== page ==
Conditioned fear is modulated by D2 receptor pathway connecting the ventral tegmental area and basolateral amygdala.
ABSTRACT Excitation of the mesocorticolimbic pathway, originating from dopaminergic neurons in the ventral tegmental area (VTA), may be important for the development of exaggerated fear responding. Among the forebrain regions innervated by this pathway, the amygdala is an essential component of the neural circuitry of conditioned fear. The functional role of the dopaminergic pathway connecting the VTA to the basolateral amygdala (BLA) in fear and anxiety has received little attention. In vivo microdialysis was performed to measure dopamine levels in the BLA of Wistar rats that received the dopamine D(2) agonist quinpirole (1 μg/0.2 μl) into the VTA and were subjected to a fear conditioning test using a light as the conditioned stimulus (CS). The effects of intra-BLA injections of the D(1) antagonist SCH 23390 (1 and 2 μg/0.2 μl) and D(2) antagonist sulpiride (1 and 2 μg/0.2 μl) on fear-potentiated startle (FPS) to a light-CS were also assessed. Locomotor performance was evaluated by use of open-field and rotarod tests. Freezing and increased dopamine levels in the BLA in response to the CS were both inhibited by intra-VTA quinpirole. Whereas intra-BLA SCH 23390 did not affect FPS, intra-BLA sulpiride (2 μg) inhibited FPS. Sulpiride's ability to decrease FPS cannot be attributed to nonspecific effects because this drug did not affect motor performance. These findings indicate that the dopamine D(2) receptor pathway connecting the ventral tegmental area and the basolateral amygdala modulates fear and anxiety and may be a novel pharmacological target for the treatment of anxiety.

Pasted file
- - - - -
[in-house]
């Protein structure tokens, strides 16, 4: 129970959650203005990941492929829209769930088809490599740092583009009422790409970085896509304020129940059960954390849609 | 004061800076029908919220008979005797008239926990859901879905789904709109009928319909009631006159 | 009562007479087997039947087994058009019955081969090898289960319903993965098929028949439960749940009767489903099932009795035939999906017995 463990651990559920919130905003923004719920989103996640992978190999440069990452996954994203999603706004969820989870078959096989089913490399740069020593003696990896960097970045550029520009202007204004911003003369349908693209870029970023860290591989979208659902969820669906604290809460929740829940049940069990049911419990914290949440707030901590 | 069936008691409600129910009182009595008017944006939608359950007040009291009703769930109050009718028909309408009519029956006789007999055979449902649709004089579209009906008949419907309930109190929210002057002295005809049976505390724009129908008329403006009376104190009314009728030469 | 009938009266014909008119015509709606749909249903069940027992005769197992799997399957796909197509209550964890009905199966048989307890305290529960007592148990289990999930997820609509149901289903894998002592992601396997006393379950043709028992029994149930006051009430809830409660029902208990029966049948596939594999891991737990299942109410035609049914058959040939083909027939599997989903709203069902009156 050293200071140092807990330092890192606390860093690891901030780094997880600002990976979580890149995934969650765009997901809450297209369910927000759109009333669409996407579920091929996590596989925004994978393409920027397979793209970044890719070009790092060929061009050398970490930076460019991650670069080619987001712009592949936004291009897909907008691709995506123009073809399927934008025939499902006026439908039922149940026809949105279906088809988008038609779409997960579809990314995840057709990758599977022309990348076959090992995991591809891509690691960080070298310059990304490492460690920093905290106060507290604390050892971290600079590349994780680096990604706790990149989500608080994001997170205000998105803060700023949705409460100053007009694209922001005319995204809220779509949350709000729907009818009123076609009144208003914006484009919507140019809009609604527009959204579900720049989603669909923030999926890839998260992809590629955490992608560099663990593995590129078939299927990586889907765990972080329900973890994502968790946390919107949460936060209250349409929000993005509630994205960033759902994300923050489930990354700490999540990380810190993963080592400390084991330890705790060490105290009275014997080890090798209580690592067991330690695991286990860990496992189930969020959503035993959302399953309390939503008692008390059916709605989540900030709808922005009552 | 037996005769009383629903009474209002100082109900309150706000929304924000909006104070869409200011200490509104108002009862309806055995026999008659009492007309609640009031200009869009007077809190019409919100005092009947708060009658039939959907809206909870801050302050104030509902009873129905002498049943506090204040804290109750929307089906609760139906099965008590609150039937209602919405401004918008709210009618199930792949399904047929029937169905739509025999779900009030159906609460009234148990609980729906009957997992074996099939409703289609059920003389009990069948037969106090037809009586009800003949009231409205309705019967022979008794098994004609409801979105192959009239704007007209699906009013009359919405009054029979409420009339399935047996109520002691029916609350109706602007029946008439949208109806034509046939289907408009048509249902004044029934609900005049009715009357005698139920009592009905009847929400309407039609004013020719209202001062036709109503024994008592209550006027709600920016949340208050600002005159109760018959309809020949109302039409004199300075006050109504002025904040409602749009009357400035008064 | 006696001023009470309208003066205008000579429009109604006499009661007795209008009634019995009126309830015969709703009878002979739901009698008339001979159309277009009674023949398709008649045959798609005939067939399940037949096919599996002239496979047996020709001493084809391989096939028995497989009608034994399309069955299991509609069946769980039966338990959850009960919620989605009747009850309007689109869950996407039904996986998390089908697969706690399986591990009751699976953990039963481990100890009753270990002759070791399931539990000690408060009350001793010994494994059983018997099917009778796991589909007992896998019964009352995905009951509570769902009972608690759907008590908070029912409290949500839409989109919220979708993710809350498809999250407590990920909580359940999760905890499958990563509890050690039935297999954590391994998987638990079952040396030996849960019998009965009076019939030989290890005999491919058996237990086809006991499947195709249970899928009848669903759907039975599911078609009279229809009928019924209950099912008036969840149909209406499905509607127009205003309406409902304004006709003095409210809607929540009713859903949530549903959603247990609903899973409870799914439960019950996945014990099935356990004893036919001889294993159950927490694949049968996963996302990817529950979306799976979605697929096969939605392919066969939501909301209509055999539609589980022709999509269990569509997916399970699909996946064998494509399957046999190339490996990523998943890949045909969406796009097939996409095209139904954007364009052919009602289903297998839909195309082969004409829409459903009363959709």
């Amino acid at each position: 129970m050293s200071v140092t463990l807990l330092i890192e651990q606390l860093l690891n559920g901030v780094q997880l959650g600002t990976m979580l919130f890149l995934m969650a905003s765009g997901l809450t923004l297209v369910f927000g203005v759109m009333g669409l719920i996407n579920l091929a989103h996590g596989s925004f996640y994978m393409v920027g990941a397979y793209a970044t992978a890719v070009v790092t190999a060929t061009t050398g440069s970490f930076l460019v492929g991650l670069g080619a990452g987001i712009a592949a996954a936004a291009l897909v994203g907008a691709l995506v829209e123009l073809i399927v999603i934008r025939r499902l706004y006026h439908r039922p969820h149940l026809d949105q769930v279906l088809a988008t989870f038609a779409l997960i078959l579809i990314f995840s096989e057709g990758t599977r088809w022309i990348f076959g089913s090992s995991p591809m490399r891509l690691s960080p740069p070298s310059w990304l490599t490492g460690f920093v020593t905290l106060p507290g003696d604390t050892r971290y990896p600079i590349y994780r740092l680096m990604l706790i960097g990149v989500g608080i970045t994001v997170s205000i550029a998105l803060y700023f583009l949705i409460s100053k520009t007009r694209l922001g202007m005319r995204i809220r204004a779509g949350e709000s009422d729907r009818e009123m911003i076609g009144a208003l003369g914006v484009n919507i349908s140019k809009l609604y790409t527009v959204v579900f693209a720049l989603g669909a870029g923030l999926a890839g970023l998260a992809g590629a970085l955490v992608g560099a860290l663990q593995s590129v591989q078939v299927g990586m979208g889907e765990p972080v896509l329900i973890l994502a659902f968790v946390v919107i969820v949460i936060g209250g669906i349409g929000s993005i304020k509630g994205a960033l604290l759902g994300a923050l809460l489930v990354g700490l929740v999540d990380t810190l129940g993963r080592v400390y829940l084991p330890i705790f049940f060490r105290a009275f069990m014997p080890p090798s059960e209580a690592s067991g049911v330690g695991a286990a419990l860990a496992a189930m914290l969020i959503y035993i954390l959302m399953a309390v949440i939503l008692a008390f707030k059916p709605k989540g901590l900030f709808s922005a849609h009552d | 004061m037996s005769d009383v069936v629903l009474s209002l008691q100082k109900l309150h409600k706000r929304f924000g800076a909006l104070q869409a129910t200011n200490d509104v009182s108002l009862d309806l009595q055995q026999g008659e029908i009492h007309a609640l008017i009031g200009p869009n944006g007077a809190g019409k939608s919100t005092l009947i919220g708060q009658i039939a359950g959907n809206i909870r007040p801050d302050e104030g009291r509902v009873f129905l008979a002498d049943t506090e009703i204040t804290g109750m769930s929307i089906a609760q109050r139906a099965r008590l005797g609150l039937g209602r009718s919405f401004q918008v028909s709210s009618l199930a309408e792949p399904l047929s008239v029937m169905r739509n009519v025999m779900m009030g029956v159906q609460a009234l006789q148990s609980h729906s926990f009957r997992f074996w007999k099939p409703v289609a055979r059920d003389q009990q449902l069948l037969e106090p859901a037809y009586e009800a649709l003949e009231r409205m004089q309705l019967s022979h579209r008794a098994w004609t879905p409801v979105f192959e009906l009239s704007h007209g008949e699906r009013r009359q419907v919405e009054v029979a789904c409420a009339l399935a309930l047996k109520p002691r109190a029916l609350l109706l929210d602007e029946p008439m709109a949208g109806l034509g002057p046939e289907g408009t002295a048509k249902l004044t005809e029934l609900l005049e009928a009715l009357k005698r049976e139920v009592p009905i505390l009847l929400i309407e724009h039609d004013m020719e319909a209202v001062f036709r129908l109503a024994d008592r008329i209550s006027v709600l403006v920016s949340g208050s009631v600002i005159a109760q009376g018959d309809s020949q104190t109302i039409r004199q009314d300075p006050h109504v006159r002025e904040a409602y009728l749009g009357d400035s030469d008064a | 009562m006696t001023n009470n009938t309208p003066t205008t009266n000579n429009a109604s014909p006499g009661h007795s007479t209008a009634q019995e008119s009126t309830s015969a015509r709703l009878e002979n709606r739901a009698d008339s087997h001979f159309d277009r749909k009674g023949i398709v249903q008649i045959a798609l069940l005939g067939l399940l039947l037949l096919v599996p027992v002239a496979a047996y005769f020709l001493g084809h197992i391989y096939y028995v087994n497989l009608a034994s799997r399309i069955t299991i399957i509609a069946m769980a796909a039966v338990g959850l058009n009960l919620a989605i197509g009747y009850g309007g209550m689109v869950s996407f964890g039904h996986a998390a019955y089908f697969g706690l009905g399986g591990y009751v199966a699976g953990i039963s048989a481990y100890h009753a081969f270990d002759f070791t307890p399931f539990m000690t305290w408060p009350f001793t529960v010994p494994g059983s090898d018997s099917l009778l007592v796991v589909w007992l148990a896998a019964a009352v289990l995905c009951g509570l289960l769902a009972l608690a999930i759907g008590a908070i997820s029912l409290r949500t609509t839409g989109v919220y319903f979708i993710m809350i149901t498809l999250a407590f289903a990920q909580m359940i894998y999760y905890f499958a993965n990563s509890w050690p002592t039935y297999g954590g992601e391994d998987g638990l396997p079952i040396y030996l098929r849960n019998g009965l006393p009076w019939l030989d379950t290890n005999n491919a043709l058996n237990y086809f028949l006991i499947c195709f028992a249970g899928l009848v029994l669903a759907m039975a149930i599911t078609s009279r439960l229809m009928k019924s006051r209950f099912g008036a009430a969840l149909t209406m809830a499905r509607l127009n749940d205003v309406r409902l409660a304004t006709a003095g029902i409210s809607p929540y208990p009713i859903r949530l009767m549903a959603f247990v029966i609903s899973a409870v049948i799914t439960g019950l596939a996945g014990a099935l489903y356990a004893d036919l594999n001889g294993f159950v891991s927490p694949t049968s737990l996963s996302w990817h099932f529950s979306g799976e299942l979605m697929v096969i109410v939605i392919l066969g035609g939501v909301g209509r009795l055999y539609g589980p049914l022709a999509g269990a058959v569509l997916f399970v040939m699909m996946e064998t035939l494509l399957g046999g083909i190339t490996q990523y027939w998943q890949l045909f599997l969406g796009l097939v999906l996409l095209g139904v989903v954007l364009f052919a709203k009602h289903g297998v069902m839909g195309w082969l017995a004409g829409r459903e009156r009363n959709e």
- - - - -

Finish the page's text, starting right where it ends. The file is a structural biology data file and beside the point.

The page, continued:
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ABSTRACT: A reduction of dopamine release or D2 receptor blockade in the terminal fields of the mesolimbic system clearly reduces conditioned fear. Injections of haloperidol, a preferential D2 receptor antagonist, into the inferior colliculus (IC) enhance the processing of unconditioned aversive information. However, a clear characterization of the interplay of D2 receptors in the mediation of unconditioned and conditioned fear is still lacking.PLoS ONE 08/2014; 9(8):e104228. · 3.53 Impact Factor
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ABSTRACT: The precise mechanisms underlying how emotions change breathing patterns remain unclear, but dopamine is a candidate neurotransmitter in the process of emotion-associated breathing. We investigated whether basal dopamine release occurs in the basolateral amygdala (BLA), where sensory-related inputs are received and lead to fear or anxiety responses, and whether D1- and D2-like receptor antagonists affect breathing patterns and dopamine release in the BLA. Adult male mice (C57BL/6 N) were perfused with artificial cerebrospinal fluid, a D1-like receptor antagonist (SCH 23390), or a D2-like receptor antagonist ((S)-(-)-sulpiride) through a microdialysis probe in the BLA. Respiratory variables were measured using a double-chamber plethysmograph. Dopamine release was measured by an HPLC. Perfusion of (S)-(-)-sulpiride in the BLA, not SCH 23390, specifically decreased respiratory rate without changes in local release of dopamine. These results suggest that basal dopamine release in the BLA, at least partially, increases respiratory rates only through post-synaptic D2-like receptors, not autoreceptors, which might be associated with emotional responses.Respiratory Physiology & Neurobiology 10/2014; · 1.97 Impact Factor
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ABSTRACT: The ventral tegmental area (VTA) in the brain's reward circuitry is composed of a heterogeneous population of dopamine, GABA, and glutamate neurons that play important roles in mediating mood-related functions including depression. These neurons project to different brain regions, including the nucleus accumbens (NAc), the medial prefrontal cortex (mPFC), and the amygdala. The functional understanding of these projection pathways has been improved since the extensive use of advanced techniques such as viral-mediated gene transfer, cell-type specific neurophysiology and circuit-probing optogenetics. In this article, we will discuss the recent progress in understanding these VTA projection-specific functions, focusing on mood-related disorders. This article is part of a Special Issue entitled: [Ventral Tegmentum & Dopamine.Neuroscience 06/2014; · 3.33 Impact Factor